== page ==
Santa Fe, NM: Not like Cape Town

Julie Ann Grimm has a piece this week in the Santa Fe Reporter explaining Santa Fe’s approach to water management this year that’s a nice demonstration of why we don’t have incipient “Cape Town” situations (cities about to run out of water) in New Mexico: Groundwater wells that have mostly been resting on the city’s …

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Meanwhile, Texas is newly mad at New Mexico over water stuff

Not to be outdone by our neighbors in the Colorado River Basin to the west, here’s a letter from Texas Rio Grande Compact Commissioner Pat Gordon to New Mexico State Engineer Tom Blaine complaining that proposed water rights for a New Mexico copper mine would further cut into Texas’s share of the Rio Grande, a …

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The “anticommons” revisited: that time Phoenix tried to leave more water in Lake Mead

Ry Rivard, a reporter for Voice of San Diego who is part of the Colorado River journalism posse, had the most tweetable summary of the dustup within Arizona and among the seven Colorado River basin states:   Arizona has two internal factions. One of them wanted to work with other states to save water. The …

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Denver Water accuses Central Arizona Project of manipulating water orders to take more water from Lake Mead

Denver Water today joined state leaders in the Upper Colorado River Basin with a letter accusing the managers of the Central Arizona Project of manipulating water orders to get more water out of the Upper Basin’s reservoir at Lake Powell. The actions of the CAP’s managers “several compromise the trust and cooperation” needed to solve …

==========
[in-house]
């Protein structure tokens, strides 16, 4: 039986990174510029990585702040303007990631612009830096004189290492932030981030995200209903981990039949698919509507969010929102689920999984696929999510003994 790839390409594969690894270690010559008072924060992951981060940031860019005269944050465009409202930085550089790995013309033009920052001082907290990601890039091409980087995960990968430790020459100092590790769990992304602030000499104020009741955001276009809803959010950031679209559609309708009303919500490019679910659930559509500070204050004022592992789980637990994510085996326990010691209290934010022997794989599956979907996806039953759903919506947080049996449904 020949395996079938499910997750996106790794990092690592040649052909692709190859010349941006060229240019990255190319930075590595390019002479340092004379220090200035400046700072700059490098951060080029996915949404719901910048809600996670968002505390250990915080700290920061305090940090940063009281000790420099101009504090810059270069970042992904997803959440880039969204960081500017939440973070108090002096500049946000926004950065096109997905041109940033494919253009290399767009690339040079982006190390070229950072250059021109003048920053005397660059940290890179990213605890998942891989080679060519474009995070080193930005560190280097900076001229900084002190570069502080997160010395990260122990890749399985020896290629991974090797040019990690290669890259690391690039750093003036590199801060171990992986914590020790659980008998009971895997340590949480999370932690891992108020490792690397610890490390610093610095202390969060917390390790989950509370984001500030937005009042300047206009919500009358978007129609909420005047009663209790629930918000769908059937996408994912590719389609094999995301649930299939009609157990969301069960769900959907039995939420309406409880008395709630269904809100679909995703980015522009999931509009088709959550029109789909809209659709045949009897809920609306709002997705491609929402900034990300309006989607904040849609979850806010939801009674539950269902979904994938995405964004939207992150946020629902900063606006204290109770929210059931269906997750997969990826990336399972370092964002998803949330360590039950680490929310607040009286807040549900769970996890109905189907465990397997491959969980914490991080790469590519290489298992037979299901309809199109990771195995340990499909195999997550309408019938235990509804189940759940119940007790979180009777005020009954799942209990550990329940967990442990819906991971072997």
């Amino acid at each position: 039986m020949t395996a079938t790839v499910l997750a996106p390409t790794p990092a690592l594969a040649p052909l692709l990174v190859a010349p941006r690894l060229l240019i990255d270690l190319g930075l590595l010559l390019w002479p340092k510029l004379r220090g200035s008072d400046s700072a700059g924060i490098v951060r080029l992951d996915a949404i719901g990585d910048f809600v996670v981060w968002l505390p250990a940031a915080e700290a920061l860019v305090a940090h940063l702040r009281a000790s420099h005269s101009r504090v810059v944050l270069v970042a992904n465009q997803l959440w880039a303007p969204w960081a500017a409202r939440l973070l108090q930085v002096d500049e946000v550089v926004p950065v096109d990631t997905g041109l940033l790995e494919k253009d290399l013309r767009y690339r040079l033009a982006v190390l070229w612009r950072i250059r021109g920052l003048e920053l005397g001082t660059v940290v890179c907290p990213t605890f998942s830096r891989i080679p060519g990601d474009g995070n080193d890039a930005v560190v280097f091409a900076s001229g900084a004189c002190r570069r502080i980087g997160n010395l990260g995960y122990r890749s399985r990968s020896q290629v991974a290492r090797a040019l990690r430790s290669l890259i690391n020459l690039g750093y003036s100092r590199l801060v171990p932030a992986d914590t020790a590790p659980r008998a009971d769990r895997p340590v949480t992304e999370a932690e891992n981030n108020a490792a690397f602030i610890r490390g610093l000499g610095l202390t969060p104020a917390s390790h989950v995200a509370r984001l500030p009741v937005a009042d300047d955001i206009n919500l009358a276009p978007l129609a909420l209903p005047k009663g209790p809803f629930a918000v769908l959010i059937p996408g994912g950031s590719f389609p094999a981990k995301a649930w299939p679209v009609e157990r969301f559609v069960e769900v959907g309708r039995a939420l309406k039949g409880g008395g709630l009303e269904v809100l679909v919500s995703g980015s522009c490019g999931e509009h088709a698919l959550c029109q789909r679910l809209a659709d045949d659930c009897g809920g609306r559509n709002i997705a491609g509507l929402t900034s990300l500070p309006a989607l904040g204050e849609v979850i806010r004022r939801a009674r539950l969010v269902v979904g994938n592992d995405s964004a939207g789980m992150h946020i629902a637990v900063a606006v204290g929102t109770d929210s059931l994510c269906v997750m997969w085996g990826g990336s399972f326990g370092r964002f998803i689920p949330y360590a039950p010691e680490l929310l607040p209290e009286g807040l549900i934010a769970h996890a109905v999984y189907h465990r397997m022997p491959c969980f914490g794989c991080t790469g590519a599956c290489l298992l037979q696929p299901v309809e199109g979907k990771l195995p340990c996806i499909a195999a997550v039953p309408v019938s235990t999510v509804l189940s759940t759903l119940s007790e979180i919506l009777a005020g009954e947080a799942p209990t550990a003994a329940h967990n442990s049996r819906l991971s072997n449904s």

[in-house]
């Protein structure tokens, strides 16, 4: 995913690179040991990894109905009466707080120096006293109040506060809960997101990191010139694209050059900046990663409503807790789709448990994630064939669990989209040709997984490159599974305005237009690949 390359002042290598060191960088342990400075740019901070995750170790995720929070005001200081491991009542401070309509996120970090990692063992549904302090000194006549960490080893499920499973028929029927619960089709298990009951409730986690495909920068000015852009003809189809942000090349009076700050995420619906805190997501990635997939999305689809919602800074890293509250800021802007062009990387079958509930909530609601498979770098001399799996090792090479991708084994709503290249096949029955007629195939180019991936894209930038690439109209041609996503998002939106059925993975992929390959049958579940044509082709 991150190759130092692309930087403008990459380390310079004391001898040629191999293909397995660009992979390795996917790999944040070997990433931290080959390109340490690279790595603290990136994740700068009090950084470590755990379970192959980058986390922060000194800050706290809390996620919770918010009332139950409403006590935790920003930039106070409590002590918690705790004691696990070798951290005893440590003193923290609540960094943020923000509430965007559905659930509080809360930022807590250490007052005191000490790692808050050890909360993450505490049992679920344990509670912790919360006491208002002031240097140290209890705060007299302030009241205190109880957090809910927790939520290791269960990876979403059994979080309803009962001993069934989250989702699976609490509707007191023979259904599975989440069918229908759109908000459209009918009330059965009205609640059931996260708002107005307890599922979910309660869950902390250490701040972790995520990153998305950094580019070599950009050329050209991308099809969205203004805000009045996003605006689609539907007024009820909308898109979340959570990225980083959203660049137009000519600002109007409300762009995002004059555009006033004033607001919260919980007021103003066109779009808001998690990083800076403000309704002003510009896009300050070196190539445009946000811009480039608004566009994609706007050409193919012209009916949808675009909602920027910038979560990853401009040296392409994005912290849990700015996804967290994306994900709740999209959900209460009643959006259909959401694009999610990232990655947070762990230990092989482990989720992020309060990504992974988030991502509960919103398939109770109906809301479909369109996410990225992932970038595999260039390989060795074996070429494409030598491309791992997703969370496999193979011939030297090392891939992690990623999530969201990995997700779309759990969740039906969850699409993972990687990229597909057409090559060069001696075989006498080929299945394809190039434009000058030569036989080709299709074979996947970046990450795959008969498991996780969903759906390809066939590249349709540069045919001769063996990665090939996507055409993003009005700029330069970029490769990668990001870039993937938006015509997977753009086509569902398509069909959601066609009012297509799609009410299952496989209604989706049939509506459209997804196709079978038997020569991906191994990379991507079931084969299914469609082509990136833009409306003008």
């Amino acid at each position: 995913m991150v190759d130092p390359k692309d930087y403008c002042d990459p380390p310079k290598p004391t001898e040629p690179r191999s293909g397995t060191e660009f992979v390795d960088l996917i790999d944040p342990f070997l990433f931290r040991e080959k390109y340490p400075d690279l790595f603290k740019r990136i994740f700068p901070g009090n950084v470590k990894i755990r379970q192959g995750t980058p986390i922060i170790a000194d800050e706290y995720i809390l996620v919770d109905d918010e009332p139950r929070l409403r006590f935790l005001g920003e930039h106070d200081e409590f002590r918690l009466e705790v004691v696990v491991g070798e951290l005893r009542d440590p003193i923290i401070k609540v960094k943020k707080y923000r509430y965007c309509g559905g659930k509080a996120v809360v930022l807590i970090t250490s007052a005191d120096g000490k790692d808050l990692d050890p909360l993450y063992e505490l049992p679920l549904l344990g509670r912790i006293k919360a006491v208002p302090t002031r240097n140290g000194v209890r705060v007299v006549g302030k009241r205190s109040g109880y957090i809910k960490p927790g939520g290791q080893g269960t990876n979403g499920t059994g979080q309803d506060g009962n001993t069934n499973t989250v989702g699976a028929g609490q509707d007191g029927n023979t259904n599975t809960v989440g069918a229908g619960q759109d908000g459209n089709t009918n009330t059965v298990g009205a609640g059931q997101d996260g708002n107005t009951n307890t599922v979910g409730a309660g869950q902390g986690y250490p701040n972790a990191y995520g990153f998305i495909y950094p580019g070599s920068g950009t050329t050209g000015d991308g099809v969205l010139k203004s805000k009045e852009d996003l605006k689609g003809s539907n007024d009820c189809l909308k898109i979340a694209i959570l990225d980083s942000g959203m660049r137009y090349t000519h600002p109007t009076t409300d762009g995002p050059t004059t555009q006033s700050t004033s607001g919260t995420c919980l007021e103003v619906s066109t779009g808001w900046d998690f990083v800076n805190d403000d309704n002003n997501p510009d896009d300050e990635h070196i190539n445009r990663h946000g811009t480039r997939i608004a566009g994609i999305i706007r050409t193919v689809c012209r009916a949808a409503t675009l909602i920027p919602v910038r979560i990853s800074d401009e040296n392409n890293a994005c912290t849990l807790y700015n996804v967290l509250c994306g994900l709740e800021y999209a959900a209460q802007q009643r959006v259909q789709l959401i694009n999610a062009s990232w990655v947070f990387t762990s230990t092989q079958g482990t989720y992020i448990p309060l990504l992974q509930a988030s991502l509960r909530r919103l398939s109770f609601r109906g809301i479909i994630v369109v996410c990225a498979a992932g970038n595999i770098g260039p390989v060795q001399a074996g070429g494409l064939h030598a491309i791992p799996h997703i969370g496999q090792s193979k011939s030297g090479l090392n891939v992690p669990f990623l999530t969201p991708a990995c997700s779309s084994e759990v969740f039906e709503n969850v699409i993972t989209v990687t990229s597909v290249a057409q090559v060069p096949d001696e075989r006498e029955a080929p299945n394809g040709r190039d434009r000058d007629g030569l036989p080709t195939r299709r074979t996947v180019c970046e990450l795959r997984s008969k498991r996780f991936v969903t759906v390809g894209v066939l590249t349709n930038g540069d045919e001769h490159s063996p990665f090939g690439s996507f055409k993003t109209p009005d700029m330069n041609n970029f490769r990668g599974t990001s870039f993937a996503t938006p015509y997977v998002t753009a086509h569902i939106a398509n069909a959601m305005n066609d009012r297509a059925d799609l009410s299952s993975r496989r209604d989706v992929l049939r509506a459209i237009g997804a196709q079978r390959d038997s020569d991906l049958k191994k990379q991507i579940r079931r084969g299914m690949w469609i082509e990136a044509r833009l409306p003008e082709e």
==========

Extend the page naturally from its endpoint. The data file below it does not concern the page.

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On the U.S. part of the Rio Grande, the San Luis Valley is where most farming takes place

In water management, it’s normal to zero in on one’s local geography and not think about the larger system – especially when state lines carve up a watershed. Thus, faced with a terrible snowpack year on the Rio Grande, we’re having three largely separate conversations about agricultural water management on the U.S. part of the …

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Colorado River Upper Basin states accuse Central Arizona Project managers of threatening the health of the Colorado River system

Upper Colorado River Basin state leaders, in a letter Friday (April 13, 2018), said the water management approach being taken by the managers of the Central Arizona Project “threaten the water supply for nearly 40 million people in the United States and Mexico, and threaten the interstate relationships and good will that must be maintained …

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One of the worst years in a century of records on New Mexico’s Rio Grande?

Experimenting with some data visualizations to try to help make sense of where this very dry year on the West’s rivers fits into historical context, I came up this morning with this: The spaghetti is daily flow for each year in the USGS historic record for the gauge at Embudo in northern New Mexico – …

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Is the Central Arizona Project gaming reservoir levels to take more water from the Upper Basin?

This Central Arizona Project infographic has been a bit of a “WTF” moment in the Colorado River Basin management community: Kudos to whoever designed this. I’ve struggled to find ways to explain this. First posted to the Internet, then apparently taken down, it’s a solid explanation of the tricky way the Central Arizona Project has …

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New Mexico Water: What Our Next Leaders Need to Know

My University of New Mexico water colleagues and I are hosting a conference May 17: New Mexico Water: What Our Next Leaders Need to Know Following the 2018 gubernatorial election, New Mexico will have new leaders of its resource management agencies. This conference will consider NM water & environmental challenges with presentations by former senior …

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